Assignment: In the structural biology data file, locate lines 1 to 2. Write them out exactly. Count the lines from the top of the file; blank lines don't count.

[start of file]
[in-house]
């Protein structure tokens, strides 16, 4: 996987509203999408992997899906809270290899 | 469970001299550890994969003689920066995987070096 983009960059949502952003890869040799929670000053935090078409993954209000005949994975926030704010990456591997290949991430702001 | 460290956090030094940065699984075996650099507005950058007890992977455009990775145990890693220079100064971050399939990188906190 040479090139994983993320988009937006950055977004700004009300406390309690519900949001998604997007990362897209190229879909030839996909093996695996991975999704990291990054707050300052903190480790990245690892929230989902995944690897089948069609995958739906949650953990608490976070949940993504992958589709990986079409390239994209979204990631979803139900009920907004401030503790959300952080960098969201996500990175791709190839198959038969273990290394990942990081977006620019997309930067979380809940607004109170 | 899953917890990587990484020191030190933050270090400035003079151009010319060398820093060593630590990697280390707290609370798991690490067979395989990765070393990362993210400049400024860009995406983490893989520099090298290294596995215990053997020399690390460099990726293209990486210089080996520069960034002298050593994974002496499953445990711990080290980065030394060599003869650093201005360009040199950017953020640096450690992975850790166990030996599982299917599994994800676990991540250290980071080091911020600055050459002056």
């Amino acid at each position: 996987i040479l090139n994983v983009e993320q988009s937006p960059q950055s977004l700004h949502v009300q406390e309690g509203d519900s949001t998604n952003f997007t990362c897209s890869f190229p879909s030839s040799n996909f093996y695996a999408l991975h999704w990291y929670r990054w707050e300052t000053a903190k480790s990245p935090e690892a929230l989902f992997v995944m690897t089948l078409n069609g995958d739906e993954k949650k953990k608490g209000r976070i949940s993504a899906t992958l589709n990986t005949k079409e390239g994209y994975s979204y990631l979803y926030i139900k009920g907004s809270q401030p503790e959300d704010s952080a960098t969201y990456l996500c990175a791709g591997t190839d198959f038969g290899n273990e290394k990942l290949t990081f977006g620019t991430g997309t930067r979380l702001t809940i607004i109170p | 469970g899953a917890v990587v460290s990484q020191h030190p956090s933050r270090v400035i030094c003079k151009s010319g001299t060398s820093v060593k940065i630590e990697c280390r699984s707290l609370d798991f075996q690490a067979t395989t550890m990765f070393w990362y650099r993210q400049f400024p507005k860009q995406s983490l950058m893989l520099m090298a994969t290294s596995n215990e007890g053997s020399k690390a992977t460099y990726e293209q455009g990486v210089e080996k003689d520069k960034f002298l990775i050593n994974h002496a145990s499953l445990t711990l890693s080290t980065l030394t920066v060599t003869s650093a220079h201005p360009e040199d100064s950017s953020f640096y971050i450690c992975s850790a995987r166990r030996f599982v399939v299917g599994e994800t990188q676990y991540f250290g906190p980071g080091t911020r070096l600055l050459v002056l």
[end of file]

[in-house]
């Protein structure tokens, strides 16, 4: 996987509203999408992997899906809270290899 | 469970001299550890994969003689920066995987070096 983009960059949502952003890869040799929670000053935090078409993954209000005949994975926030704010990456591997290949991430702001 | 460290956090030094940065699984075996650099507005950058007890992977455009990775145990890693220079100064971050399939990188906190 040479090139994983993320988009937006950055977004700004009300406390309690519900949001998604997007990362897209190229879909030839996909093996695996991975999704990291990054707050300052903190480790990245690892929230989902995944690897089948069609995958739906949650953990608490976070949940993504992958589709990986079409390239994209979204990631979803139900009920907004401030503790959300952080960098969201996500990175791709190839198959038969273990290394990942990081977006620019997309930067979380809940607004109170 | 899953917890990587990484020191030190933050270090400035003079151009010319060398820093060593630590990697280390707290609370798991690490067979395989990765070393990362993210400049400024860009995406983490893989520099090298290294596995215990053997020399690390460099990726293209990486210089080996520069960034002298050593994974002496499953445990711990080290980065030394060599003869650093201005360009040199950017953020640096450690992975850790166990030996599982299917599994994800676990991540250290980071080091911020600055050459002056």